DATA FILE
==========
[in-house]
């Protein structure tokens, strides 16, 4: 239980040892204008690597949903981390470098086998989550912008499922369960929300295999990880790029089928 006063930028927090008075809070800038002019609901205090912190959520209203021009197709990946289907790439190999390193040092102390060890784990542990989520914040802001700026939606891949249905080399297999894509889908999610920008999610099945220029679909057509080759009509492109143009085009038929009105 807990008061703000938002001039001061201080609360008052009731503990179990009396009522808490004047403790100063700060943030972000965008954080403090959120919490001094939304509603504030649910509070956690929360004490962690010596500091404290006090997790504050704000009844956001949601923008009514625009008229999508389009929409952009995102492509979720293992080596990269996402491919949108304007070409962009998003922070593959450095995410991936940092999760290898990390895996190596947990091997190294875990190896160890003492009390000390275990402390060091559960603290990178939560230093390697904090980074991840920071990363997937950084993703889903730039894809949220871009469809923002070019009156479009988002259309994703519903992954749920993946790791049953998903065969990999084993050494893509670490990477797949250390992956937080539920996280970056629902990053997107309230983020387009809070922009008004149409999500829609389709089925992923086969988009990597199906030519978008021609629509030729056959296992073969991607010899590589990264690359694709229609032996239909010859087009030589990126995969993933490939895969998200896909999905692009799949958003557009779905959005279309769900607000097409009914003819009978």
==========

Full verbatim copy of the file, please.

[in-house]
């Protein structure tokens, strides 16, 4: 239980040892204008690597949903981390470098086998989550912008499922369960929300295999990880790029089928 006063930028927090008075809070800038002019609901205090912190959520209203021009197709990946289907790439190999390193040092102390060890784990542990989520914040802001700026939606891949249905080399297999894509889908999610920008999610099945220029679909057509080759009509492109143009085009038929009105 807990008061703000938002001039001061201080609360008052009731503990179990009396009522808490004047403790100063700060943030972000965008954080403090959120919490001094939304509603504030649910509070956690929360004490962690010596500091404290006090997790504050704000009844956001949601923008009514625009008229999508389009929409952009995102492509979720293992080596990269996402491919949108304007070409962009998003922070593959450095995410991936940092999760290898990390895996190596947990091997190294875990190896160890003492009390000390275990402390060091559960603290990178939560230093390697904090980074991840920071990363997937950084993703889903730039894809949220871009469809923002070019009156479009988002259309994703519903992954749920993946790791049953998903065969990999084993050494893509670490990477797949250390992956937080539920996280970056629902990053997107309230983020387009809070922009008004149409999500829609389709089925992923086969988009990597199906030519978008021609629509030729056959296992073969991607010899590589990264690359694709229609032996239909010859087009030589990126995969993933490939895969998200896909999905692009799949958003557009779905959005279309769900607000097409009914003819009978």